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TitleA model of shallow viscoelastic relaxation for seismically induced tension cracks in the Chile-Peru forearc
AuthorLuo, H; Wang, KORCID logo; Sone, H; He, J
SourceGeophysical Research Letters vol. 46, issue 19, 2019 p. 10773-10781, Open Access logo Open Access
Alt SeriesNatural Resources Canada, Contribution Series 20190305
PublisherAmerican Geophysical Union
Mediapaper; on-line; digital
File formatpdf; html
ProvinceOffshore region
AreaChile; Peru
Lat/Long WENS -73.5000 -69.0000 -18.0000 -24.0000
Subjectstectonics; Science and Technology; Nature and Environment; subduction zones; earthquakes; earthquake magnitudes; earthquake risk; seismology; seismicity; seismic risk; models; deformation; Chile-Peru Forearc; Nazca Plate; South America Plate
Illustrationslocation maps; geoscientific sketch maps; 3-D models; plots; profiles
ProgramPublic Safety Geoscience Assessing Earthquake Geohazards
Released2019 09 06
AbstractTension cracks were generated by past megathrust earthquakes along the coastal forearc of Chile-Peru. To explain why elastic rebound in an offshore earthquake can cause widespread permanent deformation onshore, we propose a model in which the near-surface material exhibits viscoelastic behavior, analogous to laboratory-observed behavior of petroleum reservoir rocks. Because of near-surface relaxation, interseismic deformation builds up stress only in the deeper crust. Elastic rebound of the deeper crust during an earthquake induces near-surface tension to generate cracks. We numerically demonstrate the proposed mechanism using hypothetical and real megathrust earthquakes. The location of the zone of peak tension, assumed to be responsible for the crack generation, is controlled by downdip rupture termination. A rupture farther downdip or terminating more gradually causes the zone of peak tension to be farther landward and broader. The tension cracks thus may contain important information on megathrust rupture dynamics.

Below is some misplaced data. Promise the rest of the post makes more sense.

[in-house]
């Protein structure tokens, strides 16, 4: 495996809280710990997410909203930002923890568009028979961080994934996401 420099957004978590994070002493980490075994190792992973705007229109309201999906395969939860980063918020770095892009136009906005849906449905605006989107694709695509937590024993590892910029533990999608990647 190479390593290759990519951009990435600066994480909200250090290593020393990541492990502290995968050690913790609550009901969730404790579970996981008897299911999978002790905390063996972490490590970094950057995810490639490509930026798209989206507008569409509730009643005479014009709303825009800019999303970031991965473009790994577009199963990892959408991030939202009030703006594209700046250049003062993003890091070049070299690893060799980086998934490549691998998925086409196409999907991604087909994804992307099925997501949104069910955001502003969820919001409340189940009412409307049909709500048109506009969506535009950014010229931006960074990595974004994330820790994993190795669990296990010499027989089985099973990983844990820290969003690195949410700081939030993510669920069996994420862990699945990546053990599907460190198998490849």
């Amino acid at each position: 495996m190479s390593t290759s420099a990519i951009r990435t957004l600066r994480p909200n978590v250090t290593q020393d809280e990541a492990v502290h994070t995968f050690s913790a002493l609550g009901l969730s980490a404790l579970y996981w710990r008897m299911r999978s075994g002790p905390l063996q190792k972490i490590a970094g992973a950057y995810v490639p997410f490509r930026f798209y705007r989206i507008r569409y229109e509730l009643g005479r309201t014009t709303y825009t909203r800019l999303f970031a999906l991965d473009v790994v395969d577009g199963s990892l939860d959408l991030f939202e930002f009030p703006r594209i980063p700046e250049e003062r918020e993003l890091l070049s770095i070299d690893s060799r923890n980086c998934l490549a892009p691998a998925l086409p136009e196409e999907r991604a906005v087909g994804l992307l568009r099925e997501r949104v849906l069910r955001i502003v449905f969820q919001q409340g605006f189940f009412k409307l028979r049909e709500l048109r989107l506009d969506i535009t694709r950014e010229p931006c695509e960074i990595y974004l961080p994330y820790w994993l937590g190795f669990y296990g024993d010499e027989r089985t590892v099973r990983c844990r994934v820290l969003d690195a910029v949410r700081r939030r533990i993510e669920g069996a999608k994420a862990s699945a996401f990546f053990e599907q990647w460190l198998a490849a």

Summary(Plain Language Summary, not published)
Earthquakes are the operation of elastic rebound. Tension cracks induced by megathrust earthquakes observed in Chile-Peru therefore require special explanation. In this work, we propose a testable model for these cracks. We propose that the cemented soil and the highly fractured shallow bedrock in this area exhibit a viscoelastic behavior analogous to petroleum reservoir rocks. When the megathrust is locked in preparation for the next earthquake, the deeper crust is elastically shortened like a spring, but the shallow material deforms in a viscous fashion and do not store energy. During the megathrust earthquake, elastic rebound of the deeper crust induces tension in the shallow material, causing it to crack. If we assume the observed crack distribution is controlled by the peak tension during the earthquake, it can be used to constrain how the megathrust rupture terminates in the deep end, which helps to understand the physics of earthquakes.

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